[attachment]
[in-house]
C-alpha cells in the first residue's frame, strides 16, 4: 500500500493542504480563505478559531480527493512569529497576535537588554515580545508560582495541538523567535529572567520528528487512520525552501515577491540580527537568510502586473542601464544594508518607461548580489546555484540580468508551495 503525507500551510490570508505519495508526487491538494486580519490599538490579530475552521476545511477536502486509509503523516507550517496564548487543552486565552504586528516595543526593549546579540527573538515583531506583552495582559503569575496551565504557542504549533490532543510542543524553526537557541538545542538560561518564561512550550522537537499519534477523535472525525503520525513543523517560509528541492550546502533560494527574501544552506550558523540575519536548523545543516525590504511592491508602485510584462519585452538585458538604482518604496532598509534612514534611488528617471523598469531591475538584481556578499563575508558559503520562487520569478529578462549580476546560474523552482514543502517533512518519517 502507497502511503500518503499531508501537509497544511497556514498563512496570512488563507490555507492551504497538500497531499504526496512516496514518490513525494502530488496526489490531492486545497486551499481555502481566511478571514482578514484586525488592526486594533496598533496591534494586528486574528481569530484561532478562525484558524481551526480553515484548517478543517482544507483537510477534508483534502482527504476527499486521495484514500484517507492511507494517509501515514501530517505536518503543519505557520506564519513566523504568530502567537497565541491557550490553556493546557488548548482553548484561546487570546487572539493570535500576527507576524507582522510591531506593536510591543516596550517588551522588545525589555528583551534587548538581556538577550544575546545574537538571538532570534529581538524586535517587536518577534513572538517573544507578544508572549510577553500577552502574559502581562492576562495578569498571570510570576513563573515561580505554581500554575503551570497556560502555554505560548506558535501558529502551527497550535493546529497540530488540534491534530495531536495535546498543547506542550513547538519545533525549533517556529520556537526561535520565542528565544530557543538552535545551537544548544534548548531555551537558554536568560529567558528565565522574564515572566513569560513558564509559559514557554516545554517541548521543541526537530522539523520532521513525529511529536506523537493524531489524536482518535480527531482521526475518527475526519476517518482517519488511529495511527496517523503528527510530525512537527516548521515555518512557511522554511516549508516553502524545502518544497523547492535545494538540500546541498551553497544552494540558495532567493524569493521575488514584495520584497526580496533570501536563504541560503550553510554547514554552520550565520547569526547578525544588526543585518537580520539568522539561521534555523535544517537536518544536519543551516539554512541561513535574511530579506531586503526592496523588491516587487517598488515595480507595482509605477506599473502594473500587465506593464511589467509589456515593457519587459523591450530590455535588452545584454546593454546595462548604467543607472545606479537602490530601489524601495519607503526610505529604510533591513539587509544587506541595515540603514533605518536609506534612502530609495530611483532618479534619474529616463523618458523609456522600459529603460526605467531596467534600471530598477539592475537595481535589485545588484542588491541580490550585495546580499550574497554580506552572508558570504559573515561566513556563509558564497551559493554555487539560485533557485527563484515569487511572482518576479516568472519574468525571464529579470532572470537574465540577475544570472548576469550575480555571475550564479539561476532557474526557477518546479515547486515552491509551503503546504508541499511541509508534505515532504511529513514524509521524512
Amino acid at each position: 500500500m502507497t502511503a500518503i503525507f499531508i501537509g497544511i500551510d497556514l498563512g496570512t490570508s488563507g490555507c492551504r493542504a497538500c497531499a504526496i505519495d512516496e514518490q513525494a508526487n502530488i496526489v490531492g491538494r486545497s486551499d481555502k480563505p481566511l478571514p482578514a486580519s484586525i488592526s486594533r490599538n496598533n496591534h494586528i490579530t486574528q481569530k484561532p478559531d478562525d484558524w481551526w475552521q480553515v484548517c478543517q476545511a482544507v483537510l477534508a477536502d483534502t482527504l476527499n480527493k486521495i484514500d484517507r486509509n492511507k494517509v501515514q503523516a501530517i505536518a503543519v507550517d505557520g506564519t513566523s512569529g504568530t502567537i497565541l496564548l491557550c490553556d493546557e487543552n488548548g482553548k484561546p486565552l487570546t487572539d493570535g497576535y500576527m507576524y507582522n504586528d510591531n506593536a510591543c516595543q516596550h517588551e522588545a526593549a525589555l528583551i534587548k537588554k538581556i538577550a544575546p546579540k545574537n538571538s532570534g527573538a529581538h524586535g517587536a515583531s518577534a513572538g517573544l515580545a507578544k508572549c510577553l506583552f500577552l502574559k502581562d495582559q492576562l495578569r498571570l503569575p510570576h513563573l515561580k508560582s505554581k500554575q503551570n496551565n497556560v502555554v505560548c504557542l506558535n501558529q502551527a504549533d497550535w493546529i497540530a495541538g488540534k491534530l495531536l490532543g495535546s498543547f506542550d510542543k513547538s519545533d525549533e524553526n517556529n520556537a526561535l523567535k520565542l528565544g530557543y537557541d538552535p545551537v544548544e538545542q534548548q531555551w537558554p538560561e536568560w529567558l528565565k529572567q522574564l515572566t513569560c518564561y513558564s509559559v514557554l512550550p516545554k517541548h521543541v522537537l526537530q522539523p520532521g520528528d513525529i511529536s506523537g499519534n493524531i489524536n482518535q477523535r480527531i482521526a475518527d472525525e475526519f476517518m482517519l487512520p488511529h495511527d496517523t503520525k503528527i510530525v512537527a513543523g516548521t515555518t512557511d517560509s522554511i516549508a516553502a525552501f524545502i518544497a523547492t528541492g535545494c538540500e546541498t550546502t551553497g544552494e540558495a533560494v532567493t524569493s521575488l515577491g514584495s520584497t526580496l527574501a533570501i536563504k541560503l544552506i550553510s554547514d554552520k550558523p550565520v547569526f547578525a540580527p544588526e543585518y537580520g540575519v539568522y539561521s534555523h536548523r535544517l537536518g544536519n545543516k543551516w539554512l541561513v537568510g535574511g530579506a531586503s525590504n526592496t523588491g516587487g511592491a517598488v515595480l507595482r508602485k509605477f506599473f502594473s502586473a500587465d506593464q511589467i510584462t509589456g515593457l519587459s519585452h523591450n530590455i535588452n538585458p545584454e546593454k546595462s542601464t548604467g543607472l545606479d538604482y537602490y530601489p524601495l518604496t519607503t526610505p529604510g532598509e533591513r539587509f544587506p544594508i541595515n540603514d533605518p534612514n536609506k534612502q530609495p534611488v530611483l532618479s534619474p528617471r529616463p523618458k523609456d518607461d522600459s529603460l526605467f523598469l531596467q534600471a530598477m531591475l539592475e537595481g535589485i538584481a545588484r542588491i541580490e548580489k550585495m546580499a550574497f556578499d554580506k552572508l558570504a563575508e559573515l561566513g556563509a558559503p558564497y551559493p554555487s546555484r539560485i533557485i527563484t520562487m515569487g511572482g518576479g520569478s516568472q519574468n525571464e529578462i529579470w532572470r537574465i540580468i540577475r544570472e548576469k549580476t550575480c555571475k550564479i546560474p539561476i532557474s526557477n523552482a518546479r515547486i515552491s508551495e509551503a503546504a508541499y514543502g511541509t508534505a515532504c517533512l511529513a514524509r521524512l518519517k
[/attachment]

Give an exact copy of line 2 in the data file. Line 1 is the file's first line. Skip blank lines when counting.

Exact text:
C-alpha cells in the first residue's frame, strides 16, 4: 500500500493542504480563505478559531480527493512569529497576535537588554515580545508560582495541538523567535529572567520528528487512520525552501515577491540580527537568510502586473542601464544594508518607461548580489546555484540580468508551495 503525507500551510490570508505519495508526487491538494486580519490599538490579530475552521476545511477536502486509509503523516507550517496564548487543552486565552504586528516595543526593549546579540527573538515583531506583552495582559503569575496551565504557542504549533490532543510542543524553526537557541538545542538560561518564561512550550522537537499519534477523535472525525503520525513543523517560509528541492550546502533560494527574501544552506550558523540575519536548523545543516525590504511592491508602485510584462519585452538585458538604482518604496532598509534612514534611488528617471523598469531591475538584481556578499563575508558559503520562487520569478529578462549580476546560474523552482514543502517533512518519517 502507497502511503500518503499531508501537509497544511497556514498563512496570512488563507490555507492551504497538500497531499504526496512516496514518490513525494502530488496526489490531492486545497486551499481555502481566511478571514482578514484586525488592526486594533496598533496591534494586528486574528481569530484561532478562525484558524481551526480553515484548517478543517482544507483537510477534508483534502482527504476527499486521495484514500484517507492511507494517509501515514501530517505536518503543519505557520506564519513566523504568530502567537497565541491557550490553556493546557488548548482553548484561546487570546487572539493570535500576527507576524507582522510591531506593536510591543516596550517588551522588545525589555528583551534587548538581556538577550544575546545574537538571538532570534529581538524586535517587536518577534513572538517573544507578544508572549510577553500577552502574559502581562492576562495578569498571570510570576513563573515561580505554581500554575503551570497556560502555554505560548506558535501558529502551527497550535493546529497540530488540534491534530495531536495535546498543547506542550513547538519545533525549533517556529520556537526561535520565542528565544530557543538552535545551537544548544534548548531555551537558554536568560529567558528565565522574564515572566513569560513558564509559559514557554516545554517541548521543541526537530522539523520532521513525529511529536506523537493524531489524536482518535480527531482521526475518527475526519476517518482517519488511529495511527496517523503528527510530525512537527516548521515555518512557511522554511516549508516553502524545502518544497523547492535545494538540500546541498551553497544552494540558495532567493524569493521575488514584495520584497526580496533570501536563504541560503550553510554547514554552520550565520547569526547578525544588526543585518537580520539568522539561521534555523535544517537536518544536519543551516539554512541561513535574511530579506531586503526592496523588491516587487517598488515595480507595482509605477506599473502594473500587465506593464511589467509589456515593457519587459523591450530590455535588452545584454546593454546595462548604467543607472545606479537602490530601489524601495519607503526610505529604510533591513539587509544587506541595515540603514533605518536609506534612502530609495530611483532618479534619474529616463523618458523609456522600459529603460526605467531596467534600471530598477539592475537595481535589485545588484542588491541580490550585495546580499550574497554580506552572508558570504559573515561566513556563509558564497551559493554555487539560485533557485527563484515569487511572482518576479516568472519574468525571464529579470532572470537574465540577475544570472548576469550575480555571475550564479539561476532557474526557477518546479515547486515552491509551503503546504508541499511541509508534505515532504511529513514524509521524512